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Divorce and Your Children

As attorneys practicing divorce and custody law in the Denver, Metropolitan area we have all become familiar with what I call “the Judge Speech.” At the end of many divorce or custody cases in which either a hearing is conducted or an agreement is arrived at in court, the judge hearing the case will congratulate the parties for arriving at an agreement or getting the case done and will launch into a speech about the children, getting along for the children, research says…, etc. Each judge will have his or her own words of wisdom put forth to the parties with the hope of sending them on their way and that they don’t come back.

After over a decade of hearing “the speech” and seeing many people disregard it down the road, an attorney can become jaded to the words of wisdom. While in court yesterday, coupled with an incident at my daughter’s swim practice which will be discussed below, my optimism that the words of wisdom being worthwhile and my faith that people might actually listen was renewed. People generally don’t realize, but family law attorneys are constantly swimming in the pool of fighting and negativity. As such, it is nice to have that hope renewed.

Divorce can impact all involved. I have heard references to divorce being as emotionally painful as a death in the family. I believe it. This can be particularly true for the children. The effects of divorce on children can be different than the effects in a custody case in which the parents have been apart for years or were never living together. In many custody cases, the children are already accustomed to two households and two families. In a divorce case, the children are faced with uncertain times and the loss of the security of having one home and two parents there to love and care for them at the same time. This is not to say that children in custody cases do not have the same life-changing event, it is often just different.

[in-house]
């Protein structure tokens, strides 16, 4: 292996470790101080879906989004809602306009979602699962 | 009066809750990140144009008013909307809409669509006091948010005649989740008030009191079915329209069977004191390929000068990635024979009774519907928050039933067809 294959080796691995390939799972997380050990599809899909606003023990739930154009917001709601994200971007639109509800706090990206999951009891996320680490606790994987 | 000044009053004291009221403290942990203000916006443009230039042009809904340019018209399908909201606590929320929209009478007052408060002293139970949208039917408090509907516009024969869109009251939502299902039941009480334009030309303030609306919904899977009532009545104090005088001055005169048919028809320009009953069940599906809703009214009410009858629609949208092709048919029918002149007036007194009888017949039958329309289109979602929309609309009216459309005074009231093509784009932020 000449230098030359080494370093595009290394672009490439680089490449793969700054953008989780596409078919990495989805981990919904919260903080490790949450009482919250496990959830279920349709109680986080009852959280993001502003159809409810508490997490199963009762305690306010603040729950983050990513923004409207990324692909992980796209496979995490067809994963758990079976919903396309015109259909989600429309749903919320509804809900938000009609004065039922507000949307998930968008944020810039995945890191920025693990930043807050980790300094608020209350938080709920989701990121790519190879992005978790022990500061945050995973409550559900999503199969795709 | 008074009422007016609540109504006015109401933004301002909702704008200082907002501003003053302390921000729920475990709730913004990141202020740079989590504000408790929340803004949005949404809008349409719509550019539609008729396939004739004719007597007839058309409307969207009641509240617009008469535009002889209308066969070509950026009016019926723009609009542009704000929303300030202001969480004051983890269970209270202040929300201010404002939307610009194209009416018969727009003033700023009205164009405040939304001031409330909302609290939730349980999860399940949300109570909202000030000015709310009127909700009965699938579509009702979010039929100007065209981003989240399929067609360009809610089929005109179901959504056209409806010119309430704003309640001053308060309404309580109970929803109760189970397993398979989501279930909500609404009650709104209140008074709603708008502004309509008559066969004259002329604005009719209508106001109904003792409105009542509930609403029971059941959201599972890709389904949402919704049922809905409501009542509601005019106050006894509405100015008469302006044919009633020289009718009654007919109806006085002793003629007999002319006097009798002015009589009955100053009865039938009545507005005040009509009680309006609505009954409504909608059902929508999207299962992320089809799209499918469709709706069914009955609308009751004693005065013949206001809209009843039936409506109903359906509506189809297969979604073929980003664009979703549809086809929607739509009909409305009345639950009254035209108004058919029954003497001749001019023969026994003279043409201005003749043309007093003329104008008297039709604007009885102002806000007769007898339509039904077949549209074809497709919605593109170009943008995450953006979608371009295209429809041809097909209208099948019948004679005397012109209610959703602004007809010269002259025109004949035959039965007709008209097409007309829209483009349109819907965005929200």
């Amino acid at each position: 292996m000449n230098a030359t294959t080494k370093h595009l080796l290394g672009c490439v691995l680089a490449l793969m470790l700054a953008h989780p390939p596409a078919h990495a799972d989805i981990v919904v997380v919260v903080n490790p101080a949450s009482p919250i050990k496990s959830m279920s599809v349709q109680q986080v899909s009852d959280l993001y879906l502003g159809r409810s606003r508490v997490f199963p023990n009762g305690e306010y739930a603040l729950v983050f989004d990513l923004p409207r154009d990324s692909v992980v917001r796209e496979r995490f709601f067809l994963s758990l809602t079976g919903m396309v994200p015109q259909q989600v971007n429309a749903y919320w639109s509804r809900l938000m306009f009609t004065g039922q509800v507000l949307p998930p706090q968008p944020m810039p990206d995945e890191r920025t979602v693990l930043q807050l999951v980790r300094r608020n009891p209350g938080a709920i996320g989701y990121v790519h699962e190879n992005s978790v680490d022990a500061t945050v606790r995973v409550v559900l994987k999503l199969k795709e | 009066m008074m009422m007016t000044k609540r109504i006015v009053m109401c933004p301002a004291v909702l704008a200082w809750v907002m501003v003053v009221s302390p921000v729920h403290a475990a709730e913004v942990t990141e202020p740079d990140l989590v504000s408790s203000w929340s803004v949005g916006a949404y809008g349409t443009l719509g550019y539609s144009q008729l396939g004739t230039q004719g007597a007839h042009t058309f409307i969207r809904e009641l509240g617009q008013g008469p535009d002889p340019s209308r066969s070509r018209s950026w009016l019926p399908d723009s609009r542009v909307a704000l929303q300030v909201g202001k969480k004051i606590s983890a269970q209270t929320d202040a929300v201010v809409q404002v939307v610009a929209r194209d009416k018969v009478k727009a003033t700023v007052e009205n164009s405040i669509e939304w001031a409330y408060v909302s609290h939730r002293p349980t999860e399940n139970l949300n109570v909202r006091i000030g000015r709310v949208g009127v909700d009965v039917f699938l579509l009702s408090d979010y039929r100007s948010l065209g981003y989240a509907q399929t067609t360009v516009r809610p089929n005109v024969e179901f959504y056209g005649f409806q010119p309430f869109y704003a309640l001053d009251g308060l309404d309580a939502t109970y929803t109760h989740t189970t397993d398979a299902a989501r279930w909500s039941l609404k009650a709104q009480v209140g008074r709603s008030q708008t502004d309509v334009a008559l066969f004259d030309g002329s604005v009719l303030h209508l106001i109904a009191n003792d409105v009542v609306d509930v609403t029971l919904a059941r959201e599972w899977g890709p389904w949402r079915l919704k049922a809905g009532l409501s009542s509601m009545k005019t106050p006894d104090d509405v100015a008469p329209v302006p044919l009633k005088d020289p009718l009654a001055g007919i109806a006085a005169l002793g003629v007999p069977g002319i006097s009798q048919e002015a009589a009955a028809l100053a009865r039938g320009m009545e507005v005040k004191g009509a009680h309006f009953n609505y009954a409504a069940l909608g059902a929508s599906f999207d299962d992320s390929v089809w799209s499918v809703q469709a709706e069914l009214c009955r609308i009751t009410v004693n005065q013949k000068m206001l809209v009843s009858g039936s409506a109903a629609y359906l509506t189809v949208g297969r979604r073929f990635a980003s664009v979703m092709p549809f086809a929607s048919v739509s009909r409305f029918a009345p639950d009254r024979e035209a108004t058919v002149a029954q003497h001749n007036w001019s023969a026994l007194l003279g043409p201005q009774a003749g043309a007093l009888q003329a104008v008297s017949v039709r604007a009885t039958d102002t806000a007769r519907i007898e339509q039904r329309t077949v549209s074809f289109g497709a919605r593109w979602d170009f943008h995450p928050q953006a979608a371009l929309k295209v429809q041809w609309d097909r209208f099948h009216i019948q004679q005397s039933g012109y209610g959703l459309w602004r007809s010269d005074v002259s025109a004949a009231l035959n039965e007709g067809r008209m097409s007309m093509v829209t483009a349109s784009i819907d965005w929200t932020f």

Going back to the judge, while in court yesterday, after finishing up a post-divorce custody matter in which the parties have been battling off and on for nearly a decade, the judge gave her speech. I sat back and listened to her well put words and thoughts about whether these people had ever heard her words before, over many years and many battles. I also pondered that people need to know. There are many books out there on divorce and the effects on children. In this day and age, who really has time to read a full book when caught up in an ugly divorce case?

The more parents get along and show the children that they get along, the better off the children will be in the present, and years down the road. Parties to a divorce case with children need to learn to let go of the battle, or at least put up a united front for the children. Kids feel the tensions. They hurt from the fighting. Ultimately, they will learn to adapt. They will tell mommy what she wants to hear, and daddy what he wants to hear. Their survival instincts will kick in, and they will change in whatever manner they need to to shield themselves from the conflict. As they get older, they will likely learn to tune one or both parents out. Additionally, the constant conflict can have great ramifications as they move into the teenage years. Behavioral problems can arise. Depression or other mental health issues can set in. They will learn to play the two of you against each other for their own needs (common teenage behavior anyway). Most importantly, they can end up just sad and scarred by the process they did not choose to engage in. We all want our kids to grow up to be happy, healthy adults. This can be true for all kids, including kids of divorce.